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March 2010

by Wilson Morales


Distributor: Overture Films
Director: Antoine Fuqua
Screenwriter: Michael C. Martin
Cinematographer: Patrick Murguia
Composer: Marcelo Zarvos
Cast: Richard Gere, Ethan Hawke, Don Cheadle, Jesse Williams, Ellen Barkin, Wesley Snipes, Lili Taylor, Brian F. O'Byrne, Shannon Kane, Will Patton, Vincent D'Onofrio, Michael K. Williams, Hassan Johnson,
Genre: Crime, Drama
Rating: R (for bloody violence throughout, strong sexuality, nudity, drug content and pervasive language)


Just about every dramatic cop film, from 'Serpico' to 'Magnum Force' to 'Cop Land,' involves corruption within the police force. And there's always a character who believes he's above the law.

All that and more can be found in Antoine Fuqua's latest film, 'Brooklyn's Finest.' There's plenty of clichéd themes, violence and mayhem, but with Richard Gere, Don Cheadle, Ethan Hawke and Wesley Snipes leading the charge, there's enough intensity and well-acted performances to wet your appetite. 'Finest' is 'New Jack City' meets 'The Wire.'

Set in Brooklyn, N.Y., where several drug busts are going down, the film follows the lives of three cops who have lost their sense of right and wrong. Sal (Hawke) is in a big financial bind and uses his badge to help himself to some illegal cash to support a growing family and a sick wife.

Veteran cop Eddie Dugan (Gere), who has a penchant for hookers, decides to turn his back on crime with just days left on the job before retirement. When the top brass elect him to train rookies, he isn't pleased and doesn't hide his attitude to the recruits (Logan Marshall-Green and Jesse Williams).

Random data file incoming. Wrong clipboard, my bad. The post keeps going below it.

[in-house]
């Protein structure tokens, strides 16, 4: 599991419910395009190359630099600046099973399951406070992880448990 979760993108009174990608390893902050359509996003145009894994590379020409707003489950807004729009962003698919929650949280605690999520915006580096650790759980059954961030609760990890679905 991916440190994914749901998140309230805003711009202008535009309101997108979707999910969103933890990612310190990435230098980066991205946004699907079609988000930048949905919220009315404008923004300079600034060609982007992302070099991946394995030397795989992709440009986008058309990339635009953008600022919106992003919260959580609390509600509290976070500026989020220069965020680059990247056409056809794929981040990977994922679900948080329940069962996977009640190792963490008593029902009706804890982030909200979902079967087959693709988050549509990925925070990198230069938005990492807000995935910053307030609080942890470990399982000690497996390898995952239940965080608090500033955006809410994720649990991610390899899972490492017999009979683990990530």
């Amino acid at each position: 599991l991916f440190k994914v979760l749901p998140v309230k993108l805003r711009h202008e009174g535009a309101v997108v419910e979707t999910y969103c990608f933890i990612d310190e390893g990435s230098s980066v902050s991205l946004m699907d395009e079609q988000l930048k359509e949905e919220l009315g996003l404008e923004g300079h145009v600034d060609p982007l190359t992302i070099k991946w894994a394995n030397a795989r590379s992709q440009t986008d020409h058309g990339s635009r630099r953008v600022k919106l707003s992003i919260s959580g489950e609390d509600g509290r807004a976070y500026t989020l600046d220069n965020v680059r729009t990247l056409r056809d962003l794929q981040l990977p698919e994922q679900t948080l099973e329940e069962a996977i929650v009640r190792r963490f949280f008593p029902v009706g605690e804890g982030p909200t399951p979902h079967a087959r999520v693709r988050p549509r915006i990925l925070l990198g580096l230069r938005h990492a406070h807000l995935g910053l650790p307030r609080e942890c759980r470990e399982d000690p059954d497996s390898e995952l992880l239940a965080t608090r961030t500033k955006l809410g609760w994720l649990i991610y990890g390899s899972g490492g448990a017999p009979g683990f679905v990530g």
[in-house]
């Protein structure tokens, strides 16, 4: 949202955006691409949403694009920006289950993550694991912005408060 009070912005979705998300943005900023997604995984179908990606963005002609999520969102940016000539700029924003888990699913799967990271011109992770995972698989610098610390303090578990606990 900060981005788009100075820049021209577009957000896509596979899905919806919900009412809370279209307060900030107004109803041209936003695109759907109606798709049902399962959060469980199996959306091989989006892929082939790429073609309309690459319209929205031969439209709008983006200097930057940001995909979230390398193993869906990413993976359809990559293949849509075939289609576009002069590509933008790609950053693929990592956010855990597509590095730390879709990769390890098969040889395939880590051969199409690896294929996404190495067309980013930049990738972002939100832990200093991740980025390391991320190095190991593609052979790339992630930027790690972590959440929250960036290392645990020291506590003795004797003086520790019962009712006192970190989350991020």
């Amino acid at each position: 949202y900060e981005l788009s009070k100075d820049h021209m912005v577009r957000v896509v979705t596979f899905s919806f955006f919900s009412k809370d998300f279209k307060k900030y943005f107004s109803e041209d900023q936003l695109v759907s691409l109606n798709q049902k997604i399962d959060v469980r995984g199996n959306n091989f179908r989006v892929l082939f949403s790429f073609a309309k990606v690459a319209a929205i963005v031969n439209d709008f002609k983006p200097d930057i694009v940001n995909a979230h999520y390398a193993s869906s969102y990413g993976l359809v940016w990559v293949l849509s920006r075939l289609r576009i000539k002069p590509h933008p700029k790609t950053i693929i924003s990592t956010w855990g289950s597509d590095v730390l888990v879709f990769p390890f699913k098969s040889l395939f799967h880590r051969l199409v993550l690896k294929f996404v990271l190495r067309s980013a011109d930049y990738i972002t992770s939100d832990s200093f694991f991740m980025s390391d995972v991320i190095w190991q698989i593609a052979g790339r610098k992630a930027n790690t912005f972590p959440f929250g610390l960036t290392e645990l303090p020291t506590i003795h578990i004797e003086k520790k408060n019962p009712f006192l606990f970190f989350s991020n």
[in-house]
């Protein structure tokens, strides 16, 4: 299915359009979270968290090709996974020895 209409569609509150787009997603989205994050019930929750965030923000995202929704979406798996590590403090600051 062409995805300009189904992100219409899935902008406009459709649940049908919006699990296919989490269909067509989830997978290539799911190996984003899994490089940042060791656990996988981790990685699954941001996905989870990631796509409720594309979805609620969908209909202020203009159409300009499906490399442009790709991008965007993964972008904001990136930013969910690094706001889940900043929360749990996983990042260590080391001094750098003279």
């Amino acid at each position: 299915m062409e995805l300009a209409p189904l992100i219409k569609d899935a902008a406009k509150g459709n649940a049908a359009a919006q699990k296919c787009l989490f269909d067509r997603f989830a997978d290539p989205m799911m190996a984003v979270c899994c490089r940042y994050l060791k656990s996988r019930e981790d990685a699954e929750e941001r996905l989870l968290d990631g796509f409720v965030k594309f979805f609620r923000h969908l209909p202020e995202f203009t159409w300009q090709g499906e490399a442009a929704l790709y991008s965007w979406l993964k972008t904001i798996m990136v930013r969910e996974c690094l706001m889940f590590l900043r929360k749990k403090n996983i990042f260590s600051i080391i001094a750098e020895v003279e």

Finally, undercover cop Clarence, known as Tango (Cheadle) in the streets, is looking for a way out and a promotion for the work and time he's put in, but his commanding officer needs him to build a case on a paroled drug dealer named Caz (Snipes). Tango is reluctant to bring in Caz, whom he befriended while the two were locked up. Needless to say, Caz is unaware of Tango's true identity.

More intense than 'Training Day,' 'Finest' brings out the best of Hawke, who shows that he has impressive range as actor. Seeing Cheadle play gangsta and be credible isn't hard. His character in this film is similar to his role as Mouse in 'Devil in a Blue Dress.' He's just as good now as he was then. Gere masters his role as the resigned and jaded cop biding his time. It's cliche, but the actor makes the best of it. For his big-screen comeback, Snipes channels his inner Nino Brown, but this time, he brings a lot of maturity to the role.

Although the three cops have separate stories, in a world of coincidence, things come to a gritty convergence in one nerve-wracking final sequence that drags on. It doesn't take much to predict the film's outcome. But if you love the genre and are a glutton for more, 'Finest' more than delivers.